Traditionally, Application Performance Management (APM) is usually associated with solutions that instrument application code. There are two fundamental limitations with such associations. If instrumenting the code is what APM is all about, then APM is applicable only to homegrown applications for which access to code is available ...
"A chain is no stronger than its weakest link." — William James
Companies have traditionally monitored their IT infrastructure's components in isolation — servers, storage, SAN, and applications. Sometimes, they have even divided the pie further, looking at technology brands separately. Taking a piecemeal approach to managing IT infrastructure is like inspecting individual links in a chain and not realizing one is missing. Without it, the chain cannot perform its job.
Today, however, there is an increasing recognition of the interconnected nature of the information technology environment. Also, user expectations and IT complexity are rising. As a result, IT infrastructure performance management (IPM) is becoming more popular. Companies practicing IPM are realizing the benefits it delivers to the bottom line. They include the ability to:
1. Satisfy Customers
Many of today's applications serve up responses instantaneously whenever and wherever users may be. As a result, customers' expectations have risen. Instant gratification has become the name of the game, and seconds count. Take web pages, for example. People will hang around for a mere two seconds for a web page to load. After that, every second of delay results in seven percent fewer conversions (Thomas Fisher: Embracing a New Generation of APM Strategies).
In a world where impatience rules, companies that cater to it can gain competitive advantage. On the flip side, those that ignore it will likely lose market share.
A sound IT infrastructure can help those listening to the voice of the customer. It allows them to deliver responsive websites and applications, and thus achieve top goals for digital initiatives — improving the customer experience, acquiring new customers, and increasing customer engagement and loyalty. (IDG Strategic Marketing Services, Hybrid Cloud Computing; The Great Enabler of Digital Business.)
2. Protect Brand Reputation
Twitter, Microsoft, Apple, Salesforce, PayPal and Delta. What do these brands have in common? This year, they all suffered outages.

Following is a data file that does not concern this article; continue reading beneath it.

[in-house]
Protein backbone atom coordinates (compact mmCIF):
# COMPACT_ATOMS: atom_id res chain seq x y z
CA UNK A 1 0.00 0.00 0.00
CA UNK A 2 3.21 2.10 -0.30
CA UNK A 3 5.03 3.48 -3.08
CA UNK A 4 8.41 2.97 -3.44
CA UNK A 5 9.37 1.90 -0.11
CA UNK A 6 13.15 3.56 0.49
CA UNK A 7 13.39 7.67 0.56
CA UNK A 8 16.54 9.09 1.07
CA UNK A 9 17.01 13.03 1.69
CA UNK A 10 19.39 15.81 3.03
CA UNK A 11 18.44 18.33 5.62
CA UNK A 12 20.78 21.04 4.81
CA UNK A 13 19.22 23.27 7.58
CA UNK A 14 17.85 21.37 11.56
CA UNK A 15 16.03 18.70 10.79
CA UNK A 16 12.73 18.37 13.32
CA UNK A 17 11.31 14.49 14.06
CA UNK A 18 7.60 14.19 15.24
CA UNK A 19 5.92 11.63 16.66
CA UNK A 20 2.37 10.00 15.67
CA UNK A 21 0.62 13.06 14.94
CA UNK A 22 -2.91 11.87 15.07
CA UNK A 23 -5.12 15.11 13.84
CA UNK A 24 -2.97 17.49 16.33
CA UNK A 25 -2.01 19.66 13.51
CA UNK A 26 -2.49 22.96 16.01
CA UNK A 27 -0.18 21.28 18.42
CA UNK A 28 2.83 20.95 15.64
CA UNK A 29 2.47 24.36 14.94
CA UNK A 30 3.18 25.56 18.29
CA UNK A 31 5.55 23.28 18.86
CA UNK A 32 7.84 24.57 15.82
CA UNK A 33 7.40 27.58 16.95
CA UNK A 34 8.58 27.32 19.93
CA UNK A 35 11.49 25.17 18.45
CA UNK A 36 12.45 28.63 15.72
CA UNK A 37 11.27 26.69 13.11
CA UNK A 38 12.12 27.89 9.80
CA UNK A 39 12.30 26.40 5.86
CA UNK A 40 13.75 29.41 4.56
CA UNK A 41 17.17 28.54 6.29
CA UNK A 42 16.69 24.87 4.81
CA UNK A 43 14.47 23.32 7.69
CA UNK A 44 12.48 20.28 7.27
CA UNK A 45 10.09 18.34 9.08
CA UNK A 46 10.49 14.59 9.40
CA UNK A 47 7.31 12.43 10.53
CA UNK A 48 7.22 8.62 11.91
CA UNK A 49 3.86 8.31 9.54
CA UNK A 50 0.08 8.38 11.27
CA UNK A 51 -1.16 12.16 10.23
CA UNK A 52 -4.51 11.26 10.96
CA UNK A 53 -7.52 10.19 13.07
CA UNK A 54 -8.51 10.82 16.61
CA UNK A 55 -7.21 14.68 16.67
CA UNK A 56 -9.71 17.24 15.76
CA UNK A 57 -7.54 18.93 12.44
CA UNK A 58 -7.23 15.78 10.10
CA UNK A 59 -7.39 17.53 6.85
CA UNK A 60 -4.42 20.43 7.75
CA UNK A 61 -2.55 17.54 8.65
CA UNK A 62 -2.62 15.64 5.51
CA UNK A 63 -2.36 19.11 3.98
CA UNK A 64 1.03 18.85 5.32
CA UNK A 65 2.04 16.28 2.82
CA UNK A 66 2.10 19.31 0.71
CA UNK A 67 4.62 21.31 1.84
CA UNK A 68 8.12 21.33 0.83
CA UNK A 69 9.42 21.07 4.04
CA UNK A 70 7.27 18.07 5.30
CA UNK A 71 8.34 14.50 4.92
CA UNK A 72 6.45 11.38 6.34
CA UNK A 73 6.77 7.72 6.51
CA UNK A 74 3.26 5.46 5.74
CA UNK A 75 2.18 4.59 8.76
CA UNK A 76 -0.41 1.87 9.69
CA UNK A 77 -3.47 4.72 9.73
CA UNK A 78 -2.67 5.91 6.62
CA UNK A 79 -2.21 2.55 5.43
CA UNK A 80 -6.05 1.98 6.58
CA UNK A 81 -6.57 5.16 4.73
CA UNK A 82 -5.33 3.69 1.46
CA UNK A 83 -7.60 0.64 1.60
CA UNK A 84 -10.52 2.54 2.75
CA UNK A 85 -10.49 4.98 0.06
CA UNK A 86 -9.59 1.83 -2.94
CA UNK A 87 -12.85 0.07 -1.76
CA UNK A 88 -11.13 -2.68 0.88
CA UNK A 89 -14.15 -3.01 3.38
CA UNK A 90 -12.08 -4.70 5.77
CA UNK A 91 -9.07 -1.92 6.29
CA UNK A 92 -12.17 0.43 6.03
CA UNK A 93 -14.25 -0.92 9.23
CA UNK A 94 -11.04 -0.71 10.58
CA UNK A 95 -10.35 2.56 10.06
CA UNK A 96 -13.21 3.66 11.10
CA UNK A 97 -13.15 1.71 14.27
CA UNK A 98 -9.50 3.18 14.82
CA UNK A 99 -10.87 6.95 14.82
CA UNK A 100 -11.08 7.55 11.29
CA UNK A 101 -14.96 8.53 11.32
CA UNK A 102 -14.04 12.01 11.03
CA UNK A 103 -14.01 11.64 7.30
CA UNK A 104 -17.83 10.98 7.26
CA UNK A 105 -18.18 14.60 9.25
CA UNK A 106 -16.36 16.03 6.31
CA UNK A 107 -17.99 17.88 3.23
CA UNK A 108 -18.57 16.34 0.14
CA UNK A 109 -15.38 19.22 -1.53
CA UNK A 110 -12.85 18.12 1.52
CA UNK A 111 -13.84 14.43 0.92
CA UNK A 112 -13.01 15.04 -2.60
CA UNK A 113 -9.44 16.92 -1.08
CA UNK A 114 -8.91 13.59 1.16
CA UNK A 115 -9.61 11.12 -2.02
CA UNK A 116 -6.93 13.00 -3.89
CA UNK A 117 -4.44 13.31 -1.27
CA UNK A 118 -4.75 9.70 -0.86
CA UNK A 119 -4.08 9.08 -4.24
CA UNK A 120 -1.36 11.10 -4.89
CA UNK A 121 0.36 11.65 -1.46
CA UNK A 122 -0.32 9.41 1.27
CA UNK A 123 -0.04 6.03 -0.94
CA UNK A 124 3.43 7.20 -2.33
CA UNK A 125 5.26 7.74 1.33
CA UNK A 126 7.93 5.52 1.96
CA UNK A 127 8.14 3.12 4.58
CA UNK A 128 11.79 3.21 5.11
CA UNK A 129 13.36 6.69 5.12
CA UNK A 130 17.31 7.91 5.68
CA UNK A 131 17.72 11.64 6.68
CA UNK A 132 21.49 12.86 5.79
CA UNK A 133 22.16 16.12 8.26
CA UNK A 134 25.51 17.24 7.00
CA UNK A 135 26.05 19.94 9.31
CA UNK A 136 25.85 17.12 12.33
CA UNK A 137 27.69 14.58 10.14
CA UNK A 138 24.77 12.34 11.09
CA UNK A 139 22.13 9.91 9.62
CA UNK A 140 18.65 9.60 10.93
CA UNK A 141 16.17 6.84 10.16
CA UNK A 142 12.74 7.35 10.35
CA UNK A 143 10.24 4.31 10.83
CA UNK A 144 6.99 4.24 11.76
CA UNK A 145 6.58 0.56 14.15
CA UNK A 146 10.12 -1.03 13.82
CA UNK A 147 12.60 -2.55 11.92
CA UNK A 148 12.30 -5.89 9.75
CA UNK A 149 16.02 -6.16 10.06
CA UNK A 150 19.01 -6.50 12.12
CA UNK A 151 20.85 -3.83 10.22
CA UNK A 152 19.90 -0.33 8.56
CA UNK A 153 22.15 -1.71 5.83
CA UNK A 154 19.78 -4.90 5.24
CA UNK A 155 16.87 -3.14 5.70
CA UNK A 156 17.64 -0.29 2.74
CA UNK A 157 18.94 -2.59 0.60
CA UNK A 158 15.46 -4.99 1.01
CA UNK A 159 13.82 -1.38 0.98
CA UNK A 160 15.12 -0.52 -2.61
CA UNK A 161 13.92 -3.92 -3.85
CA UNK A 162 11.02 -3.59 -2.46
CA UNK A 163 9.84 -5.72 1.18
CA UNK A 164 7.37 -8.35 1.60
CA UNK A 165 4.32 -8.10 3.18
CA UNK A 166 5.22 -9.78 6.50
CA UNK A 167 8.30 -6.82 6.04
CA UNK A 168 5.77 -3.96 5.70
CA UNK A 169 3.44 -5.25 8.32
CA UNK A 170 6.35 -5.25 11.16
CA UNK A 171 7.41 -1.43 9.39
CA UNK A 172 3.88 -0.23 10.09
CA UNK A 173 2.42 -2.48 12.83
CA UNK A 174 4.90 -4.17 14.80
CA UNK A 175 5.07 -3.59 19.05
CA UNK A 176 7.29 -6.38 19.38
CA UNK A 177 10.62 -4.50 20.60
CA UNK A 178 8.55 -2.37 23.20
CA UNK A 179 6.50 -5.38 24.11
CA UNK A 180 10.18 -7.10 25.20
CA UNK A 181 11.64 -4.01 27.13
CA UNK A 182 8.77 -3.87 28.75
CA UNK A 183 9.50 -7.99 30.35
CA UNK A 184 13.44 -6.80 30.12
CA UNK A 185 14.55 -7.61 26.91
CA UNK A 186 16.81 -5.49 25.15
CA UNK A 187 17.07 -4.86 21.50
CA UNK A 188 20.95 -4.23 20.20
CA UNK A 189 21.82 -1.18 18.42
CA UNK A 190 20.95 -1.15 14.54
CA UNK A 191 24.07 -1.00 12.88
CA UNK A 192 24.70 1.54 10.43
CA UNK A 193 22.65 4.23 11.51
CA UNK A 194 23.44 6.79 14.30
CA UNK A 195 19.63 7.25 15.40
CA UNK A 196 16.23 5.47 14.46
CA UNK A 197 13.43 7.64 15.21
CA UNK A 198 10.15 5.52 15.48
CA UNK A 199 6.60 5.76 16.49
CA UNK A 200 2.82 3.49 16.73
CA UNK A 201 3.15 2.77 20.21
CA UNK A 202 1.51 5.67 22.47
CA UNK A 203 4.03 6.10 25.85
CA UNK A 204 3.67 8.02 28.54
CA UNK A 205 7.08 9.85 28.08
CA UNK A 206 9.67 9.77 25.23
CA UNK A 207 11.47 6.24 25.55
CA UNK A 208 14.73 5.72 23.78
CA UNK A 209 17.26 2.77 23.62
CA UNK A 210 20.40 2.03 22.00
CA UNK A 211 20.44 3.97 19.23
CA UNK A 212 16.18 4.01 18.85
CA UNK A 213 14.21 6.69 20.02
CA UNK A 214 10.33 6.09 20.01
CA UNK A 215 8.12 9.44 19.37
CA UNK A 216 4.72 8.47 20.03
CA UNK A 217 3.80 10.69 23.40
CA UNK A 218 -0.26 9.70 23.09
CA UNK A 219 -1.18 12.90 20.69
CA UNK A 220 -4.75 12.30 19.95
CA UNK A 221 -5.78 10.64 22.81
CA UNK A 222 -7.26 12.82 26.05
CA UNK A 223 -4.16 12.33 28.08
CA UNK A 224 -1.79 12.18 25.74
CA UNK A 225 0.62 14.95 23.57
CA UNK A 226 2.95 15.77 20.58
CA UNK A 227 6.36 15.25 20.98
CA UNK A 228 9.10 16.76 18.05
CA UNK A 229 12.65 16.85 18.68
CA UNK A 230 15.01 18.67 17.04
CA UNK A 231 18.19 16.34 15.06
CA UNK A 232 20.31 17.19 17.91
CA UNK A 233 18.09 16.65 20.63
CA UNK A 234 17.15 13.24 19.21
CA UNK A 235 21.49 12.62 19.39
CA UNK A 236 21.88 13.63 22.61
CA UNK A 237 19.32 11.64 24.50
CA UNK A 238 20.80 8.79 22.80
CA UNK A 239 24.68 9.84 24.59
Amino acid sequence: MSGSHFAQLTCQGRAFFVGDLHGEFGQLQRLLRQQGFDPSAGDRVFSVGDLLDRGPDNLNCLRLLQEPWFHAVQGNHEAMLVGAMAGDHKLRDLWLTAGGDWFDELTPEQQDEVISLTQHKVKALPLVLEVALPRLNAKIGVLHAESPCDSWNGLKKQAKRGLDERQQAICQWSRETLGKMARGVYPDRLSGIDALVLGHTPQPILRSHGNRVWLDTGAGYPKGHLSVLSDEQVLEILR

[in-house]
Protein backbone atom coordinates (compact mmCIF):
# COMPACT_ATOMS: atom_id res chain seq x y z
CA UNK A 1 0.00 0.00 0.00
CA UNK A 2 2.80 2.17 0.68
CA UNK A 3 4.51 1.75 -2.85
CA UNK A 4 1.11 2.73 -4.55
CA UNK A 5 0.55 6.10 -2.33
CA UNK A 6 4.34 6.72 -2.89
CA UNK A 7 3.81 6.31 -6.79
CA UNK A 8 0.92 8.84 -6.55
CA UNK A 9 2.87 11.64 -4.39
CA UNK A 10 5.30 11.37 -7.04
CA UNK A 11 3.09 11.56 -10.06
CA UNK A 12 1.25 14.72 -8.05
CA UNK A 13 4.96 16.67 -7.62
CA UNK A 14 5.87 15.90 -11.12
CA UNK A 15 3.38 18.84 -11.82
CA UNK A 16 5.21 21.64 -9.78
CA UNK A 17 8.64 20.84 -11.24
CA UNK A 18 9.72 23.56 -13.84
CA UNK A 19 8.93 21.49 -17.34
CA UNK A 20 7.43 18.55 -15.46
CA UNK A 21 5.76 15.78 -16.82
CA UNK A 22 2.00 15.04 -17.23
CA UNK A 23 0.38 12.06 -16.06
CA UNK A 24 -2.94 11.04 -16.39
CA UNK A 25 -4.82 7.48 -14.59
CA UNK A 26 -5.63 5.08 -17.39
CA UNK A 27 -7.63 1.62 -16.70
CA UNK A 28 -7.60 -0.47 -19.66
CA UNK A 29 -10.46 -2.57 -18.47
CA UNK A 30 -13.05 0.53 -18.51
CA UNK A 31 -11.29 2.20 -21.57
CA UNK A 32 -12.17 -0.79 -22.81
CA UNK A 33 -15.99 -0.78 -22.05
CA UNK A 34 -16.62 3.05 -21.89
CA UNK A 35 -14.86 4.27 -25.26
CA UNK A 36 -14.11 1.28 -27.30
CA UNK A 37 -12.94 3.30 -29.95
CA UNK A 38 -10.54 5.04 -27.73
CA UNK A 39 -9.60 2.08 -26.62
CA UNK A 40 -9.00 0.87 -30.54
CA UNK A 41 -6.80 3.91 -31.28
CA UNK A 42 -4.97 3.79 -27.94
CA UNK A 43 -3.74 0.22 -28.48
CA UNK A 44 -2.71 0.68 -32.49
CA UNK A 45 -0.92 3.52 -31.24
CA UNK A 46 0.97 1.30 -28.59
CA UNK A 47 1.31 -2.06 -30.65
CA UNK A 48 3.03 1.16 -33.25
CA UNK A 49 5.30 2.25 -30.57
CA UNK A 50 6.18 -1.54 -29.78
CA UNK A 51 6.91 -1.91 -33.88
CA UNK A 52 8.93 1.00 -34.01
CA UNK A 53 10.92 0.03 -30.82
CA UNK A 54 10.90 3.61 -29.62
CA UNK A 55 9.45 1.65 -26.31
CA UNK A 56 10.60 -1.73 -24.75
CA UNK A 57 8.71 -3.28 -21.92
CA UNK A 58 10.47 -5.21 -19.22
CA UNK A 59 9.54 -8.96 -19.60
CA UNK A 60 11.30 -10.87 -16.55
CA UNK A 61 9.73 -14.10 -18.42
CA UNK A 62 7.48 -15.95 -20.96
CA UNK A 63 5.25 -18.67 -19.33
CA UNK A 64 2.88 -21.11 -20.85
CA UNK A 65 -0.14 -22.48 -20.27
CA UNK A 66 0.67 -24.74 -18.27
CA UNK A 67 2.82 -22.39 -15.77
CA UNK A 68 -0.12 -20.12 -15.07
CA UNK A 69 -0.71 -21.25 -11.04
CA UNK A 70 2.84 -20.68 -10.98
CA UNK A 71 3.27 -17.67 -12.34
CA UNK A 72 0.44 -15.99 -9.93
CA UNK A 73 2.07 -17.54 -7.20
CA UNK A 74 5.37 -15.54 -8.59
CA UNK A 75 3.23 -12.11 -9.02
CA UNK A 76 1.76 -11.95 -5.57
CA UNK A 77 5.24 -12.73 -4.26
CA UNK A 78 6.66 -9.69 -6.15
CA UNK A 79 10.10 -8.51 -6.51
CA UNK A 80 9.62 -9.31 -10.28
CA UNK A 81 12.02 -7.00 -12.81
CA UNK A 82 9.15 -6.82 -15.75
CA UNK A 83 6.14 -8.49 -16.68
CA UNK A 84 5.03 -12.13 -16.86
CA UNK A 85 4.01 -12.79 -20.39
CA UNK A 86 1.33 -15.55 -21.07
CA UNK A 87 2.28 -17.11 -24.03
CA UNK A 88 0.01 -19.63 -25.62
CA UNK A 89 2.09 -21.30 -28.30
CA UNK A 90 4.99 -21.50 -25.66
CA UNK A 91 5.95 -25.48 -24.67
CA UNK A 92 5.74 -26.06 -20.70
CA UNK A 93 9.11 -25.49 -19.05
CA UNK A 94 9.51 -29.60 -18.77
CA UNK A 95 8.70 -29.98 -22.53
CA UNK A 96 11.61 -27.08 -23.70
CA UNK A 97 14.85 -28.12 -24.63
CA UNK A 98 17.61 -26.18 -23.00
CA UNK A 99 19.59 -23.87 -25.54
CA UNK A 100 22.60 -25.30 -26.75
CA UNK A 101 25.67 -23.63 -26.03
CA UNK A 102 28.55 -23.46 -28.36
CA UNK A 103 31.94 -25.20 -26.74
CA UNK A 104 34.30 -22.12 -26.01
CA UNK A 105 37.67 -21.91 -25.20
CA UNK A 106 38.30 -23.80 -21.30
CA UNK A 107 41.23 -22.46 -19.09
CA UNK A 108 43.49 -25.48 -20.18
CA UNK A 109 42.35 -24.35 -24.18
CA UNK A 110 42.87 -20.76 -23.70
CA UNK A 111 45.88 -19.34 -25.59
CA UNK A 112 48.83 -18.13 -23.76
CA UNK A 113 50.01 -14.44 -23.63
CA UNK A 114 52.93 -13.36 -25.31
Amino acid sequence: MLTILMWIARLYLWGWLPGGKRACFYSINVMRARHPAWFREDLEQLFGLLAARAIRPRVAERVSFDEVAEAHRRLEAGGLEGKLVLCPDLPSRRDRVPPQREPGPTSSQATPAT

Many of us remember the chaotic images surrounding Delta's downtime. With more than 800 flight cancellations, passengers were stranded, and check-in lines snaked through airports around the world. While such visual mayhem is particularly devastating, no brand can afford to gamble with the aftermaths of an event that leaves them powerless to serve their customers.
3. Raise Productivity and Revenues
People are both expensive and essential to revenue generation. Because of this, companies need tools that empower them to be as productive as possible. Bear in mind that even a one percent increase in the output of 100 employees is equivalent to the results you could achieve by hiring one new full-time employee.
4. Lower IT Costs
Despite the opportunities that technology offers to increase productivity and create revenue generating apps, IT budgets remain stagnant. Gartner expects worldwide IT spending to decline by 0.3 percent this year.
With budget constraints tightening, the age of over-provisioning to meet user demands is on its way out. To lower costs, IT leaders must now explore opportunities for server and storage consolidation, data center and cloud migration, and increased utilization.
5. Better Plan Mergers and Acquisitions
Mergers and acquisitions raise concerns about whether a company has the IT capacity to absorb the new organization's technology workloads, whether new assets are required, and how best to consolidate technology.
To answer these questions, you need visibility to a detailed history of your IT infrastructure metrics and those of the other organization. Also, you need an easy way to group assets you plan to absorb or divest, so you can analyze their requirements and answer "What if?" questions. Such an analysis enables you to determine the technology you need to buy or sell.
6. Increase Stock Value
Because IPM improves customer experiences, enhances brand reputations, increases productivity and revenues, lowers costs, and enables better IT planning for mergers and acquisitions, it has the power to fatten up bottom lines. And that's a recipe for increasing stock values.
Given these benefits, it's time to focus on managing your IT infrastructure's performance. This practice will enable you to optimize data centers to meet the digital needs of customers and employees while maximizing your ROI on technology.
Tim Conley is Co-Founder and Principal of Galileo Performance Explorer.